Great debate on whether you really need 24.6 megapixels

Started Jul 17, 2009 | Discussions
Robsphoto
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Re: Print resolution
In reply to Graham Best, Jul 18, 2009

Graham Best wrote:

Rob,

I visited your site. You have some fine images of a truly beautiful country. While I'm happy with the US, New Zealand would be my top choice as an alternate.

As far as printing in general, and specifically printing large images, I don't agree with some of the statements offered on your site ( http://www.robsphotography.co.nz/Determining-Print-Size-Of-Digital-Images.html ).

You don't mention what device you use to output your photos. I'm going to assume an ink-jet printer, as that is the most popular. All ink-jet printers have a native resolution. In the case of Epson pro printers, and I believe most all Epson printers, that's 360 dpi. Anything else is interpolated up or down to the native resolution.

You may be happy with 40"+ prints from the A900, but at the native resolution (of Epson printers), you're looking at a print size of 11.2" x 16.8". I'm sure printing on canvas or other textured media will allow much greater leeway in what's "acceptable", but I think 40" may be pushing things a bit for a single A900 frame with any detail involved.

Jeff Schewe authored a pretty informative article on printing for Digital PhotoPro magazine you might find interesting. http://www.digitalphotopro.com/technique/software-technique/the-art-of-the-up-res.html

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Regards,
Graham

'I photograph to find out what something will look like photographed.' -Garry Winogrand

Thanks very much Graham for your comments. Yes, at present, I have a really good Epson photo printer which uses Epson ultrachrome inks, so perhaps much of the credit for being able to get excellent large quality prints should go to this printer. Thanks for the reference to Jeff Schewe’s article, it is well worth reading.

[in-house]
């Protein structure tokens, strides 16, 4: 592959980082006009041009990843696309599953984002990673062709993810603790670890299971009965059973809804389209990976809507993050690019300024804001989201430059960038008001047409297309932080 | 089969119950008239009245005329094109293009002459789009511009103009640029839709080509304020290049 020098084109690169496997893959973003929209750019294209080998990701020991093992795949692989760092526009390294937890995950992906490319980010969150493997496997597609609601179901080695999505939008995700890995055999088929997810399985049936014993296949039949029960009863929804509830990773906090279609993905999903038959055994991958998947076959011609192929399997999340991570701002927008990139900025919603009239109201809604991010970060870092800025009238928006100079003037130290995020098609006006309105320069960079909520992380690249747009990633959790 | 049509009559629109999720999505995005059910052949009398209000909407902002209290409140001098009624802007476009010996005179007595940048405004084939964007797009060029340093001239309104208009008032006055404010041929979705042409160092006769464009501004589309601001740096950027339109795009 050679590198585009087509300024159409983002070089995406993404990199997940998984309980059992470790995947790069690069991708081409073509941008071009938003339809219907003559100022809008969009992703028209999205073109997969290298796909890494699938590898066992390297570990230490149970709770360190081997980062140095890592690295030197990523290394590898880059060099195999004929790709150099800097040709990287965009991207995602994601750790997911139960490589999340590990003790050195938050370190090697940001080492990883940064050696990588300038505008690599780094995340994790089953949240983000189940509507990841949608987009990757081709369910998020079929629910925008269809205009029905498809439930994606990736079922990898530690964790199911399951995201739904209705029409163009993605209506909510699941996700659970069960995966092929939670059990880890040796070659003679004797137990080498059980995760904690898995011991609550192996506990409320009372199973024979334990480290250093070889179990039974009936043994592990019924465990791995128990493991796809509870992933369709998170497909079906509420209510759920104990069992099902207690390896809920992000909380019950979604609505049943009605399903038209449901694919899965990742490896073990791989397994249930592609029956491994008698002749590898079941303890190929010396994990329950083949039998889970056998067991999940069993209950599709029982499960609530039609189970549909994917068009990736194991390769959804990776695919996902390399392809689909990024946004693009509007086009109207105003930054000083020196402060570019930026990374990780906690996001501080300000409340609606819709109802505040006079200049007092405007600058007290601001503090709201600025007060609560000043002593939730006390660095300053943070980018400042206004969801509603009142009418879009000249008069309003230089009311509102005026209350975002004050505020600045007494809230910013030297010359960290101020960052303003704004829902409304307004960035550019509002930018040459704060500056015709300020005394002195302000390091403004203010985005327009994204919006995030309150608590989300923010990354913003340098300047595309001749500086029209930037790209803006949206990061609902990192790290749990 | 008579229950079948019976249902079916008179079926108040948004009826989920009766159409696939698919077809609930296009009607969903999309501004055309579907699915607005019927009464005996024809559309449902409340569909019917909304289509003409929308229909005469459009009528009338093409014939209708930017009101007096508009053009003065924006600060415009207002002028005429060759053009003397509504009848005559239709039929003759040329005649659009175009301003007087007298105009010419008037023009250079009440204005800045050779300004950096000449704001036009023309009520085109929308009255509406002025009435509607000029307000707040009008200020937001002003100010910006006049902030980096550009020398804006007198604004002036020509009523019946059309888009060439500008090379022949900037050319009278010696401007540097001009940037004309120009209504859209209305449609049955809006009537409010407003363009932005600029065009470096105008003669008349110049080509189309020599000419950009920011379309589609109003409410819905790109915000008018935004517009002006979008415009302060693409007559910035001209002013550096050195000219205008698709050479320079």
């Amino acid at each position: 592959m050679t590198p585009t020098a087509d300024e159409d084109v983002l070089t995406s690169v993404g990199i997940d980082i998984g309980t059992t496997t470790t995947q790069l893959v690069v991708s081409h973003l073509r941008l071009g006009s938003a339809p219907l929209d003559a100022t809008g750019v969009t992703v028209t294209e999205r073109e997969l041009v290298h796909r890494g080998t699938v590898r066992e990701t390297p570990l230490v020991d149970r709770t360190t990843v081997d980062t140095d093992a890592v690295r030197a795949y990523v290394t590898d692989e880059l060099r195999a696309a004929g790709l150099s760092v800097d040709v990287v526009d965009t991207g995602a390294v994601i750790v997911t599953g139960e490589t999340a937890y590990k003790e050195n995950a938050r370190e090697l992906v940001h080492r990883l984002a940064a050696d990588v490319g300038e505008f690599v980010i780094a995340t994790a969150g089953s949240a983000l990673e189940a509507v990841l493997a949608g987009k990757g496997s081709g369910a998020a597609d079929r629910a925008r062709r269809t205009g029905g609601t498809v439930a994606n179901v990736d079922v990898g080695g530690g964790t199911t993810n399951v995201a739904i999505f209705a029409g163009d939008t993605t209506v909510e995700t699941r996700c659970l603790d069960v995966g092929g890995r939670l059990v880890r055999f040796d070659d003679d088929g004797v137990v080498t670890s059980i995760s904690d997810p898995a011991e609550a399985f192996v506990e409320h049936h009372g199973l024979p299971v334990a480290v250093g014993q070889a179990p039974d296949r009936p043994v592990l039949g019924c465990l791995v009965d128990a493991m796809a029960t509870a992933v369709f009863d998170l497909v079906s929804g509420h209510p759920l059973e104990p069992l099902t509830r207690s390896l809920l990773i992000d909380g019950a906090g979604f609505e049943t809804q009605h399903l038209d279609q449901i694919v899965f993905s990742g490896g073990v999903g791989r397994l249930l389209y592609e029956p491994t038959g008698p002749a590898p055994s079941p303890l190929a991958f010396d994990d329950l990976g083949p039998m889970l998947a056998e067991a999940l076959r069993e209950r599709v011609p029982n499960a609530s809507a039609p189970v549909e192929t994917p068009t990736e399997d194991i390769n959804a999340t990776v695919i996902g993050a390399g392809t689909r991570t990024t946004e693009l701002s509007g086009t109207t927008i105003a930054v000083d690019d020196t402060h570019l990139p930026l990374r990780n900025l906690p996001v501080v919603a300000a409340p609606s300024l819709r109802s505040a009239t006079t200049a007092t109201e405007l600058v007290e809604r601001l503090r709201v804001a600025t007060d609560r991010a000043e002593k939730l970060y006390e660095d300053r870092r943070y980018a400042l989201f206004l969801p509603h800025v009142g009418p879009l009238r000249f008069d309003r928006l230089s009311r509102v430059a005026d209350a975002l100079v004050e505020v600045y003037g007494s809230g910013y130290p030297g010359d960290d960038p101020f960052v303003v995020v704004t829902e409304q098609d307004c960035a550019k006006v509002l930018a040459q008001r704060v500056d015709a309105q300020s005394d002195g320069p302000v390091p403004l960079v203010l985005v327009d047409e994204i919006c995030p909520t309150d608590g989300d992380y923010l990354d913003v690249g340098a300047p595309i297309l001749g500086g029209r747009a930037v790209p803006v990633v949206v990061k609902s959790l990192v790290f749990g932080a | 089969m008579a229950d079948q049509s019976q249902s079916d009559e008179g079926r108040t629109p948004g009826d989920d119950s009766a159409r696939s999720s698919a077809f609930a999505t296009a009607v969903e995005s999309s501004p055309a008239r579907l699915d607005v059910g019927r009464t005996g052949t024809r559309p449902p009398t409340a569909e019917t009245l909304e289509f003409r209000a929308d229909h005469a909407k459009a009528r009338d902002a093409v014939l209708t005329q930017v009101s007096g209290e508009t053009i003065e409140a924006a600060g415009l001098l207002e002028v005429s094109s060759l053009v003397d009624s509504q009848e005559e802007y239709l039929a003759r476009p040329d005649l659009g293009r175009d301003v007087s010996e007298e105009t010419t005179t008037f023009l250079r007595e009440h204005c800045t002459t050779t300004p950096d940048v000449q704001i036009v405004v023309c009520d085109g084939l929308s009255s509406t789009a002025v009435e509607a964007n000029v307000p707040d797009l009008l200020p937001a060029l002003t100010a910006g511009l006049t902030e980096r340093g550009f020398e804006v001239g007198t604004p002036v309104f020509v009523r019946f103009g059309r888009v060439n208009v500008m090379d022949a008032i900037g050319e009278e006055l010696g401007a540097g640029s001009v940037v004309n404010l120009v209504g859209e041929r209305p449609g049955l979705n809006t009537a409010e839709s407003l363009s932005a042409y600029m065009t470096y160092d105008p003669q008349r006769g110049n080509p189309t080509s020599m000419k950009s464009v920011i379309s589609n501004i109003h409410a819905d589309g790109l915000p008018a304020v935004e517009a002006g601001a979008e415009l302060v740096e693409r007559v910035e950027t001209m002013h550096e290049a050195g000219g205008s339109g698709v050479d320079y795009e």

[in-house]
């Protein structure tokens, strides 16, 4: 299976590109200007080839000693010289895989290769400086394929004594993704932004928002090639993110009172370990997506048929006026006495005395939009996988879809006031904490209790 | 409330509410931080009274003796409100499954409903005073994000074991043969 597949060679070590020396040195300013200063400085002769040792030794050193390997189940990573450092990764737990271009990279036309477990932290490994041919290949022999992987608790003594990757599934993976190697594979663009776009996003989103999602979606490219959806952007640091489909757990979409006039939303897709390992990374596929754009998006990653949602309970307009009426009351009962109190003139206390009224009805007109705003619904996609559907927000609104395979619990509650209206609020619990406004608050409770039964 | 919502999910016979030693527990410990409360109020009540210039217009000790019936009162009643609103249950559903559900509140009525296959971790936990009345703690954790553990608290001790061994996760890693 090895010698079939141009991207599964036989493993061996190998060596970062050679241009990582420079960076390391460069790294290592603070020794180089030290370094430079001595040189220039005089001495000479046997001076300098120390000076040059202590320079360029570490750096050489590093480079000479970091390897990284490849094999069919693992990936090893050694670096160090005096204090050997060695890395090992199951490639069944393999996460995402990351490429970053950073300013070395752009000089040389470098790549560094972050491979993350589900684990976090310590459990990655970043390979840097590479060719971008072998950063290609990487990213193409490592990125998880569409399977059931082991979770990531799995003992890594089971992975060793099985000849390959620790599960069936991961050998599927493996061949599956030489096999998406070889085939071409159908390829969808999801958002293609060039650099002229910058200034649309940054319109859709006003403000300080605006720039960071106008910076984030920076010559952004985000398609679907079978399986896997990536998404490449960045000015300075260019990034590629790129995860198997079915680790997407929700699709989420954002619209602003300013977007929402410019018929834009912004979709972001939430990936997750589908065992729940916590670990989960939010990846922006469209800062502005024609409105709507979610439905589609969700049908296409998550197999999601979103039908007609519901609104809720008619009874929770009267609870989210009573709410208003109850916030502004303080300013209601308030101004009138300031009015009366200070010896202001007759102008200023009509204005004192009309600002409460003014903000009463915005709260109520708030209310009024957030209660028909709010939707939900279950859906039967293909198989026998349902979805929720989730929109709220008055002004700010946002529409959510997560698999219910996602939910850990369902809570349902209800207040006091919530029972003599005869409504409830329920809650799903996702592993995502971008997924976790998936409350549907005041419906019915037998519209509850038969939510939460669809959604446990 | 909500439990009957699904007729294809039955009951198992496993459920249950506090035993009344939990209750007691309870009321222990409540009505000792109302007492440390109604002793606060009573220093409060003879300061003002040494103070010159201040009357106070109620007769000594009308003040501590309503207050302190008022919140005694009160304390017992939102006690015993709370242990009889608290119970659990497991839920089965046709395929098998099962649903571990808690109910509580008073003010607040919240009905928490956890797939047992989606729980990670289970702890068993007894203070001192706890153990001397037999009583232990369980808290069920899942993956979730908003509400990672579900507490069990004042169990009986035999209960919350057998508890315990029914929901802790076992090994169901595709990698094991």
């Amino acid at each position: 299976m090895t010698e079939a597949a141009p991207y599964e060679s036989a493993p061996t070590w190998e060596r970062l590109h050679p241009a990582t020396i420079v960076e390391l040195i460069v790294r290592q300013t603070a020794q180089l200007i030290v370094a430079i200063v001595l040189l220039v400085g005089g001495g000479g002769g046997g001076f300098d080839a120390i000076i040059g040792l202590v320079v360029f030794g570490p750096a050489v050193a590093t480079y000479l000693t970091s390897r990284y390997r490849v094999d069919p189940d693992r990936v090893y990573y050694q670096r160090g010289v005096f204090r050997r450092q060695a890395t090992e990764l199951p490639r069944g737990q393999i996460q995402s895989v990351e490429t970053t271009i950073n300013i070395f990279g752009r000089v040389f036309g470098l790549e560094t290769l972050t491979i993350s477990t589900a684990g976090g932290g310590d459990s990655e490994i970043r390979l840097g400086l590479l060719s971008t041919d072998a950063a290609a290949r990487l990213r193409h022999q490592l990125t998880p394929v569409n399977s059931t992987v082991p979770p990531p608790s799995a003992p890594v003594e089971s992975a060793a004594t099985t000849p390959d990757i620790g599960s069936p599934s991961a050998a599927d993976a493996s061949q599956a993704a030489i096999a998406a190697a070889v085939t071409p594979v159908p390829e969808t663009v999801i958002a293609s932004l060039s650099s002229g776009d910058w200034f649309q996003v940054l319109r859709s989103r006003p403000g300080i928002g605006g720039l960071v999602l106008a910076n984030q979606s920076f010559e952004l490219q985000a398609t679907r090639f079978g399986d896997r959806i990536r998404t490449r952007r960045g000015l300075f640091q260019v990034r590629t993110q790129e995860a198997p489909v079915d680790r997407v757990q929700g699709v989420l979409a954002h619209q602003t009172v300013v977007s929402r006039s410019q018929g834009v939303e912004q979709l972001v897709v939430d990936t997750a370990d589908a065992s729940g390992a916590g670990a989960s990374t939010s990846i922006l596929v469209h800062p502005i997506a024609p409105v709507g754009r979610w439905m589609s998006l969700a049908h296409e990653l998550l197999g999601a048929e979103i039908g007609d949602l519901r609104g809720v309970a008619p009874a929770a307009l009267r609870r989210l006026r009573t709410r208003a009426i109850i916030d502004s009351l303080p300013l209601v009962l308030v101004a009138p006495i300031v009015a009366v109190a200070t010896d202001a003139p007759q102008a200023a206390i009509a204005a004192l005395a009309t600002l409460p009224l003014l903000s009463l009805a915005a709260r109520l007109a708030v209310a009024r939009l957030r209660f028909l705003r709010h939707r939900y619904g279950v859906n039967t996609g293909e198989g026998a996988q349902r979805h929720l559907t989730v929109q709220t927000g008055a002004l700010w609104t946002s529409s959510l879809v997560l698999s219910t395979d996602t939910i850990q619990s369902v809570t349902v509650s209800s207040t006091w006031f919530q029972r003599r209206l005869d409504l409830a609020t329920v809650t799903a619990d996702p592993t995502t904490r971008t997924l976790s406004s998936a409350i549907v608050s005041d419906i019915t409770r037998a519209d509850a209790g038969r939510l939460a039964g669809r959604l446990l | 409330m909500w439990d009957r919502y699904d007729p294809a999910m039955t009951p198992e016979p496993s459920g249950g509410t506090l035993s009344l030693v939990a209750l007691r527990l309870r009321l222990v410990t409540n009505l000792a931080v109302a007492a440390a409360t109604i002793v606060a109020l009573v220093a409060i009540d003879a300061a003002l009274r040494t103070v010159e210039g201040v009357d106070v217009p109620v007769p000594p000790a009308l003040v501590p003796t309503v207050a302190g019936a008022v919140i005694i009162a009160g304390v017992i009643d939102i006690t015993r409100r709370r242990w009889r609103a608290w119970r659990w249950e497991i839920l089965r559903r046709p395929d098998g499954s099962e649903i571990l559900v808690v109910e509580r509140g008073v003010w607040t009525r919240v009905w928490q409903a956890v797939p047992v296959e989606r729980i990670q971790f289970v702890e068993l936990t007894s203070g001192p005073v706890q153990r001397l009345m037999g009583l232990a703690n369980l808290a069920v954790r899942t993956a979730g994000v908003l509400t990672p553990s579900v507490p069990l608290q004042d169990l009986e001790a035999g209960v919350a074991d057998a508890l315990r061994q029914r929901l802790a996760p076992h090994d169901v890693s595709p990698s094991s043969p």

Several other Sony A900 owners have also reported they get excellent quality prints in the 30 inch – 40 inch range. I would be grateful if other Sony A900 owners could tell us if they have tried making prints in this range, and whether they are satisfied with the results.

Although 40 inches may be getting near the upper limit (because it is printed at 150 pixels per inch) even at this size, I can see no discernible pixelation or loss of detail. In fact, the opposite seems to be the case, when you get up to 40 inches you can see with clarity things in the print that were hard to make out at smaller print sizes.

For example, have a look at the 100% crop of this wide angle image:

http://www.robsphotography.co.nz/Wellington-City-2.html

It actually takes quite a big enlargement before you start to see the detail shown in the 100% crop on the above page!

However, a lot depends on the quality / clarity of the original image, and if the original image is slightly blurred, then a much smaller print would probably be appropriate.

I found this article to be of interest:

http://www.have-camera-will-travel.com/field_reports/the_300_dpi_print_myth.html?4974d460

On the web page you referred to:

http://www.robsphotography.co.nz/Determining-Print-Size-Of-Digital-Images.html

I concluded that, it seems desirable to use at least 150 ppi, and possibly as high as 200 ppi, to get good quality prints from digital images. In these circumstances, the maximum usable print width for images from the Sony A900, is somewhere between 30 inches and 40 inches.

Note that some people have reported that, after processing A900 images in programs such as "Genuine Fractals", you can get quality prints that are a lot larger than 40 inches in width, but I haven't tried this program. If someone has experience with using this program, perhaps you could comment on the issues referred to above.

Regards
Rob
http://www.robsphotography.co.nz

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Barry Fitzgerald
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Re: The Crop Religion
In reply to Henry Richardson, Jul 19, 2009

Henry Richardson wrote:

Barry Fitzgerald wrote: